Hollywood's vegetarian celebrities substitute them for cereal. In the refugee camps of Uganda, a pregnant mother feeds them to her five children as their main meal of the day. One is a statement of wealth and status: the other an act of smart survival. As we mark World Food Day, it would seem that not many things express the gap between how the world's rich and poor view food quite as well as Chia seeds.
Not yet as hyped as Goji berries or wheatgrass, Chia seeds are the latest superfood to become the celebrity sprinkle of choice. But with the capacity to provide 40 essential nutrients that a child needs to grow and be healthy, they may also be the best and only source of nutrition in communities where milk, meat and fish are expensive or inaccessible.
Research has shown that malnutrition is prevalent in communities that do not produce or have the resources to buy these kinds of essential foods. Many of these communities are found in Sub Saharan Africa, with Uganda being one of the continent's malnutrition hot spots. A recent report from the World Food Program and the African Union showed that that the effects of inadequate early years' feeding had resulted in a generation of 'stunted' Ugandan children, which is not only morally unacceptable but also costing the country as much as 5.6% in lost GDP.
Chia seeds are not native to Uganda or the African continent as a whole. In fact, they come from Latin America and some theories hold that the name 'Chia' - which means 'strength' in Mayan, were known as 'Indian Running Food' because of their energizing properties.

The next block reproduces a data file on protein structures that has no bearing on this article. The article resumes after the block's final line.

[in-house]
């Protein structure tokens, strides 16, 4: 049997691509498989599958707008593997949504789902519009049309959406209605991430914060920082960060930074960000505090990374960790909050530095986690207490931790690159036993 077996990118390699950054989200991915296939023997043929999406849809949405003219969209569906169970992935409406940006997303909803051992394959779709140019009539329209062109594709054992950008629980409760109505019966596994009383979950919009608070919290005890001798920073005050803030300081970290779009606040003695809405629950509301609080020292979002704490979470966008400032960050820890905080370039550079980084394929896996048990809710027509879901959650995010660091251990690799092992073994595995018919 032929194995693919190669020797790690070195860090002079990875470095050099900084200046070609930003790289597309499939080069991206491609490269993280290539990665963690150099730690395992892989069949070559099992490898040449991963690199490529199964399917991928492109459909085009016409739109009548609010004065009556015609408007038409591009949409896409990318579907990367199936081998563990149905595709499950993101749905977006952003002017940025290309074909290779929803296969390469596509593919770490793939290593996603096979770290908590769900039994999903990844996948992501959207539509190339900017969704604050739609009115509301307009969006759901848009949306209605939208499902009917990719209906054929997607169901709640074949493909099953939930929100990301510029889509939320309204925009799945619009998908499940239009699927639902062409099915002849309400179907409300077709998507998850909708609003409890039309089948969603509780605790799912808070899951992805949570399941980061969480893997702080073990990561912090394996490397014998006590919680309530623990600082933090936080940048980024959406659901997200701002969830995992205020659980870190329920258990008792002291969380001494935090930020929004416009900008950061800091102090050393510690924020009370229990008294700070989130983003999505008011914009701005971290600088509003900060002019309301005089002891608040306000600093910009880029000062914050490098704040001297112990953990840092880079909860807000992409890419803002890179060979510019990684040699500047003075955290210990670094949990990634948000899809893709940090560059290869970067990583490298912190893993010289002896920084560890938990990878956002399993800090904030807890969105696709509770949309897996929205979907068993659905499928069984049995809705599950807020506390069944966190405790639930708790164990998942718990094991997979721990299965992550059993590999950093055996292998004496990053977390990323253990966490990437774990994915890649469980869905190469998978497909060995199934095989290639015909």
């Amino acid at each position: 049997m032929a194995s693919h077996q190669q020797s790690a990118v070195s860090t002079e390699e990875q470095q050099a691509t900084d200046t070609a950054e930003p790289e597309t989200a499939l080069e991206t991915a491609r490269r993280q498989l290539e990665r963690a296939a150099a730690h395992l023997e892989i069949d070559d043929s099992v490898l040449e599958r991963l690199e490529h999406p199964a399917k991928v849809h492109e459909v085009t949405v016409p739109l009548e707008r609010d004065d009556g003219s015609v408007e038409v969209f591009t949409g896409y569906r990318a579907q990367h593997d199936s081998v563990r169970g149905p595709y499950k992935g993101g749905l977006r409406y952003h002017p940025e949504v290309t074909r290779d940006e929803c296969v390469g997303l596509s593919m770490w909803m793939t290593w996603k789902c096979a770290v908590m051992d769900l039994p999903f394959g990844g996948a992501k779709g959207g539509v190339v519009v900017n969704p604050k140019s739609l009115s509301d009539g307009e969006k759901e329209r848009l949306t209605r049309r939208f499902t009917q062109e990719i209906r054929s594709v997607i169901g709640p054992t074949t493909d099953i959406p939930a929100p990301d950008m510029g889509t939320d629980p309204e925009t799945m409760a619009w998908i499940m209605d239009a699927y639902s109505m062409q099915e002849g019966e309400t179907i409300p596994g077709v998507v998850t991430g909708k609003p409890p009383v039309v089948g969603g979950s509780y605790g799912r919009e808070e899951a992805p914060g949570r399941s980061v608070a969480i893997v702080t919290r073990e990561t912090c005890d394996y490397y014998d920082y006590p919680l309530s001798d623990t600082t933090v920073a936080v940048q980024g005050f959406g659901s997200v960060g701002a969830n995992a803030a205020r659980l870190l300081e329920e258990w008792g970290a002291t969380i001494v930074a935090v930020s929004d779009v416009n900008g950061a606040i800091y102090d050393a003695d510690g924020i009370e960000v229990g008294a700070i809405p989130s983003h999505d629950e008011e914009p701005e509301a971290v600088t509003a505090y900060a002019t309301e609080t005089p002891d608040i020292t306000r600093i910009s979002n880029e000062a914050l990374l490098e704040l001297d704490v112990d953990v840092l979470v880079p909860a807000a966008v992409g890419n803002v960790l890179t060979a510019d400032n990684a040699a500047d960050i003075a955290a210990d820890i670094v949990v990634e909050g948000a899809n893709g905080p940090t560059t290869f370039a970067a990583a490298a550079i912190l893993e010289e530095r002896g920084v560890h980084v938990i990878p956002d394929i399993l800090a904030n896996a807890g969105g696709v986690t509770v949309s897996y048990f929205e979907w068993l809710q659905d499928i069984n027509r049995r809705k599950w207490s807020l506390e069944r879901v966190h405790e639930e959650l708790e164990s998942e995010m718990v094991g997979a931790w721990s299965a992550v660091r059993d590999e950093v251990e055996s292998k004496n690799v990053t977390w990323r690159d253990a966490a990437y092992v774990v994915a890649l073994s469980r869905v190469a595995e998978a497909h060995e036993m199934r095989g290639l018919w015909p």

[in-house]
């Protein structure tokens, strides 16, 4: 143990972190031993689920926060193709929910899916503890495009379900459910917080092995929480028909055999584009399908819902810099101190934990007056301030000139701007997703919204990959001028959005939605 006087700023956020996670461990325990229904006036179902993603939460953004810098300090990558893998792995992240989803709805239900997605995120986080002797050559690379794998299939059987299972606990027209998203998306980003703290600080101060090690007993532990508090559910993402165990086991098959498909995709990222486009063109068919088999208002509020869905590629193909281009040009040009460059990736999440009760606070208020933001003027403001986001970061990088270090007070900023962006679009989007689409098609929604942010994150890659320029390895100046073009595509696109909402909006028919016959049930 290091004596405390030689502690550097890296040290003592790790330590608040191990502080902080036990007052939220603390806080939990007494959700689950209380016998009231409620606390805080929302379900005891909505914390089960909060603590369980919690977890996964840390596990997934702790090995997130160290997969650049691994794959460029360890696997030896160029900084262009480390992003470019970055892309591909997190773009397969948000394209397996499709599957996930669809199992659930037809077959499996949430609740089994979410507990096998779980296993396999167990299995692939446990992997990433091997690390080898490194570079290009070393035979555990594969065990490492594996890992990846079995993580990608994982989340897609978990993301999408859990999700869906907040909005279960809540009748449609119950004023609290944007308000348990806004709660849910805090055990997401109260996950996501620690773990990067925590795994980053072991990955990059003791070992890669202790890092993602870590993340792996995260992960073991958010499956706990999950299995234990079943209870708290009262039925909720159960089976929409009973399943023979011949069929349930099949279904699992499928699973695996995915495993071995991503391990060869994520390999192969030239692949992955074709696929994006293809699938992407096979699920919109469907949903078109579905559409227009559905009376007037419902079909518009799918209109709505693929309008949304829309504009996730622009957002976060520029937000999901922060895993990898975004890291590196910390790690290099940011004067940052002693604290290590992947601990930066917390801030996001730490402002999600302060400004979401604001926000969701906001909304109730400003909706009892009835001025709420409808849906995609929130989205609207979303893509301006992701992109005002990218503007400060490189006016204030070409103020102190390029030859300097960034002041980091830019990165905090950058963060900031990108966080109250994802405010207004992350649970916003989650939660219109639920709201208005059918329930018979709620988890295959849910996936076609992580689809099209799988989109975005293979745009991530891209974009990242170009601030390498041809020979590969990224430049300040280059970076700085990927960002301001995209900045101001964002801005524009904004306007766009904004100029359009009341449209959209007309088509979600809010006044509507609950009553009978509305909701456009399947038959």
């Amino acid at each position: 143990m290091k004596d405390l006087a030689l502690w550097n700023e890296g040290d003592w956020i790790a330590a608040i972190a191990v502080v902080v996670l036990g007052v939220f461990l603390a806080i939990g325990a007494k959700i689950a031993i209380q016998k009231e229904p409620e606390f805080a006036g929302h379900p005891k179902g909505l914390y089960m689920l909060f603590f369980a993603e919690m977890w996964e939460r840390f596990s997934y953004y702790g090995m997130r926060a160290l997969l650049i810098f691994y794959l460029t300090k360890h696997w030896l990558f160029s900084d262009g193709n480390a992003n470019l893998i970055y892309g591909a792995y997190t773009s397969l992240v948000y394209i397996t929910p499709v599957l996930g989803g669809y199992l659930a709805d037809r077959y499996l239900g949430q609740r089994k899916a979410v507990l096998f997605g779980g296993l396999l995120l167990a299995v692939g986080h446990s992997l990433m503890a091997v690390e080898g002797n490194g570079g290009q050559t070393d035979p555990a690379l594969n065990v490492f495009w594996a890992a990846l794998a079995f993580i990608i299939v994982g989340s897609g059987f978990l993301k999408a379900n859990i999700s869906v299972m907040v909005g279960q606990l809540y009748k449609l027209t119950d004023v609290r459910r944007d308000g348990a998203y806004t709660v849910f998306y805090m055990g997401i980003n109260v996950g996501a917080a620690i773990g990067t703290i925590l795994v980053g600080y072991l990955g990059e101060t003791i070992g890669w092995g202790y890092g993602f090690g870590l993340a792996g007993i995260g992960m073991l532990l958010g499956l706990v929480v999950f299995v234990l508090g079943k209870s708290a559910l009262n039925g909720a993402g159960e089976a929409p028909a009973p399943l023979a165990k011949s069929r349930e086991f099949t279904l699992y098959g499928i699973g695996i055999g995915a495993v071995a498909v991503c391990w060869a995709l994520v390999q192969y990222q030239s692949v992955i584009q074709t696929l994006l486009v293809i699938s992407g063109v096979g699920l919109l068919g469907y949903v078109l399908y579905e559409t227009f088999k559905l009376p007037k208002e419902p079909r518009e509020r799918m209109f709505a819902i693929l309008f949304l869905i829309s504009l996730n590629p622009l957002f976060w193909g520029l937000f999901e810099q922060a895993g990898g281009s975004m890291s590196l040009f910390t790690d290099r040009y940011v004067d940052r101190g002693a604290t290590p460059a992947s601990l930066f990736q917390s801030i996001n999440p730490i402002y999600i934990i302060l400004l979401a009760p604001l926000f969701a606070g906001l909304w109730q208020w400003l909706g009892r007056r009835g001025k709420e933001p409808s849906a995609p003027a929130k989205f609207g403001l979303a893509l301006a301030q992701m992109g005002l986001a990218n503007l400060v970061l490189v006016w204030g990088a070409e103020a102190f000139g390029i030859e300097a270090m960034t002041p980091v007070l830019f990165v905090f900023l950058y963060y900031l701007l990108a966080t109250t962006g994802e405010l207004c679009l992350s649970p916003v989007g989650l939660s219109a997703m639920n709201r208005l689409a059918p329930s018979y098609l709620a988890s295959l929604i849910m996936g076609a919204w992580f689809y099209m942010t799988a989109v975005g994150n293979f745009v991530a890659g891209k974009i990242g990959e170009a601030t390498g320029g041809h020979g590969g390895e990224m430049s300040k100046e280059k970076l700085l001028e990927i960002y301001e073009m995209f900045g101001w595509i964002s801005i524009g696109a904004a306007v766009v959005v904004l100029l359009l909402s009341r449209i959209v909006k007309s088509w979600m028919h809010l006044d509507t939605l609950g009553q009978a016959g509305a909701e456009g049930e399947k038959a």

Charles Mugasa is a farmer who is pioneering a programme for developing the seeds and getting them into the hands - and fields - of Uganda's refugee farmers (many of whom have fled from the Democratic Republic of the Congo, Eritreia and Ethiopia). His company ChiaBiz is working with United Nations Refugee Agency to distribute the seeds early next year. The aim is to provide a complete source of nutrition for all, but with a specific focus on pregnant women, mothers, young children and the elderly. This would help to broaden the diet of these vulnerable groups beyond the Ugandan staples of matoke (made from plantains) and posho (made from maize flour) which are low in vitamins.
This kind of approach has many advantages because it will not only provide refugees with a route to feeding themselves more sustainably but it may also help to ease any tensions that may arise within the wider Ugandan community about the burden of having extra mouths to feed. Furthermore, the business is homegrown, meaning it is keeping money in Uganda as well as taking advantage of local knowledge. Charles, along with other African businesses will be featuring in the AidEx Developing World Supplier Zone, which we set up to showcase how local businesses are making a difference in some of the world's most troubled places.
If aid agencies are realistic about achieving their goals they must target organisations and companies that work directly with people on the ground. This is because their interests may be more closely aligned than with those of governments - and they have an essential understanding of the needs of local people. Just ask Charles Mugasa.
Nicholas Rutherford is Event Director of AidEx. ChiaBiz will be exhibiting there in between 13-14 November 2013.